Students enrolling this week at Wigan and Leigh College will not find programmes strictly for people with special needs on the comprehensive course list.
Jane Saldanha, learning support manager, politely explains to callers inquiring about courses for wheelchair-users or for dyslexic students the college's policy of avoiding segregation.
"It is just a nonsense," she says. "There is no more sense in having separate courses for those groups than for people who wear pink knickers on a Tuesday. "
Wigan and Leigh, which earned a rare grade one for its special needs provision in a recent inspection, already subscribes to the student-centred approach recommended in the Tomlinson Committee's report. Every student's needs are individually assessed on enrolment, and each is assigned a learning support worker who ensures those requirements are met throughout their time at college. "All our students with any disabilities are doing whichever programme of study is suited to their needs," says principal Margaret Murdin, a specialist in provision for students with disabilities or learning difficulties. "We have several hundred students in that category, and each gets whatever is the most appropriate level and type of support."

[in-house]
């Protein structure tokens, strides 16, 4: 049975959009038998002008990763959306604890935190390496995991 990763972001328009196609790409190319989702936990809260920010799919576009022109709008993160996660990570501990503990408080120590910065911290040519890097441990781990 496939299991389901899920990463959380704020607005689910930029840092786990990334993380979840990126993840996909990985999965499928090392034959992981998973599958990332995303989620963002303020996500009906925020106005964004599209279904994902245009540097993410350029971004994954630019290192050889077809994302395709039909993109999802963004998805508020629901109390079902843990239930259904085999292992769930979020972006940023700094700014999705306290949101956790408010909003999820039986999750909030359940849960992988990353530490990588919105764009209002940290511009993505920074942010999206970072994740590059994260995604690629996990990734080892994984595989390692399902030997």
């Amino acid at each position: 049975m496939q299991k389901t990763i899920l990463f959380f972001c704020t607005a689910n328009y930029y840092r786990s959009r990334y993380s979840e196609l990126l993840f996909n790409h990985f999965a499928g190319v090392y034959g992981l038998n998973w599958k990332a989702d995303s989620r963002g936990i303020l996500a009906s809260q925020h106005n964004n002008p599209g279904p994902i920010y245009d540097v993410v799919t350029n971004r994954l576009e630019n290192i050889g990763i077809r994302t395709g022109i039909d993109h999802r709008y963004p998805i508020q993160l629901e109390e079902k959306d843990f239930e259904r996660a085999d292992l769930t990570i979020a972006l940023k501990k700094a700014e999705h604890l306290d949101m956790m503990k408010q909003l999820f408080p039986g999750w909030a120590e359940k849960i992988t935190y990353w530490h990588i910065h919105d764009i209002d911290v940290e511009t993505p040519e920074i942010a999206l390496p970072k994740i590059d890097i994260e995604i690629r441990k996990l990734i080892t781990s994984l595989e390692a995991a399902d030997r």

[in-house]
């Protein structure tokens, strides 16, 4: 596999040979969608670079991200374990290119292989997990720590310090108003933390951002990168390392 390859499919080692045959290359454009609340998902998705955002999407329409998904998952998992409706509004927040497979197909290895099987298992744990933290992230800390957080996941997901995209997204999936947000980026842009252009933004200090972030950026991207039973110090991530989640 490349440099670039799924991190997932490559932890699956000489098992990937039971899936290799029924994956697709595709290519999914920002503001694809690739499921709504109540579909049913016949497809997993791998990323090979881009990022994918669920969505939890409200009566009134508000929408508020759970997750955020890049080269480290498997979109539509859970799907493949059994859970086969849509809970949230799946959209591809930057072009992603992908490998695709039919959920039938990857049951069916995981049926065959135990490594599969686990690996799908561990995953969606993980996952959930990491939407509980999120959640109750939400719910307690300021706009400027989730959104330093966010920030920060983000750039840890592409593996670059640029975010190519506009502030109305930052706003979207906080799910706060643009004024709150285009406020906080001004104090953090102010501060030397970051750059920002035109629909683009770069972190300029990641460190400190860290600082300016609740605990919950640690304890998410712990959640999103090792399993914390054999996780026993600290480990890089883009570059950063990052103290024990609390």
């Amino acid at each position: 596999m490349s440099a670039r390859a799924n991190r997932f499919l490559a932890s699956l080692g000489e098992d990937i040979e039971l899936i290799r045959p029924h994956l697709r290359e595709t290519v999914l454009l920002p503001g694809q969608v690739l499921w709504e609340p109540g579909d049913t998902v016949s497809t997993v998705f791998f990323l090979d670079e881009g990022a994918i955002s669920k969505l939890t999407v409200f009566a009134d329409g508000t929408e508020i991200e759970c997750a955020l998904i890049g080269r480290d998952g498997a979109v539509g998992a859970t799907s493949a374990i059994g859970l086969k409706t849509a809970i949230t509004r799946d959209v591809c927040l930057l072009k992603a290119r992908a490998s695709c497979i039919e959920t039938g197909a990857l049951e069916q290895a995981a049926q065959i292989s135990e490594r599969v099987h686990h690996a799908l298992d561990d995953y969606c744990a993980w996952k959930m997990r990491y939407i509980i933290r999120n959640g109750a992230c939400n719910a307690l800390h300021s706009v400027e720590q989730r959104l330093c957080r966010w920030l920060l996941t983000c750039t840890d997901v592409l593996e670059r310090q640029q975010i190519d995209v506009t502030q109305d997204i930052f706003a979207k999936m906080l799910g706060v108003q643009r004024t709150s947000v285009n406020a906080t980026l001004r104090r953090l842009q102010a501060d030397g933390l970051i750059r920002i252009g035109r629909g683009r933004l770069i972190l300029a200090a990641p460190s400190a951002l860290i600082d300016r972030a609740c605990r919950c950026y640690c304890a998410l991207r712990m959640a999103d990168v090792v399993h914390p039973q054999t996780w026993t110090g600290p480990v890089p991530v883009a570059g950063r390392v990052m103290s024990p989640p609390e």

Students with moderate learning difficulties can be found at Wigan and Leigh running a cafeteria for staff and students as part of a catering national vocational qualification.
A blind student with a hearing impairment enrolling this term is now embarking on a tough programme of German, Russian and law A-levels with the aid of a scribe whenever he is in college and a voice-activated tape recorder to help him run through classes again at home. Wheelchair-users are on the registers of a wide range of programmes, and the college is happy to move any inaccessible course to a more suitable location, facilities permitting.
Only occasionally will a student be advised to avoid a particular option, usually because their chances of succeeding or of becoming more employable as a result are very low. "It would be unfair to create unrealistic expectations" says Ms Saldanha. "Honest advice is very important."
In every case, she adds, the approach is "very, very individual". The same disability, she points out, can manifest itself very differently in different students. Epilepsy could lead to frequent concentration loss or rare but serious fits, while dyslexia has a wide range of forms.
Every student assessed is given a learning support plan which will be regularly reviewed - frequently at first and then perhaps once a term once students have established their needs.
The work of learning support staff at the college is backed up with compulsory training for general teaching staff. Each knows the precise nature of each student's special needs and is trained to cope with any difficulties from the day-to-day to emergencies. Staff awareness and staff development are vital, according to Ms Murdin. "It is a question of changing perceptions from 'I have got a student here with a problem' to thinking 'what sort of service does this student need'."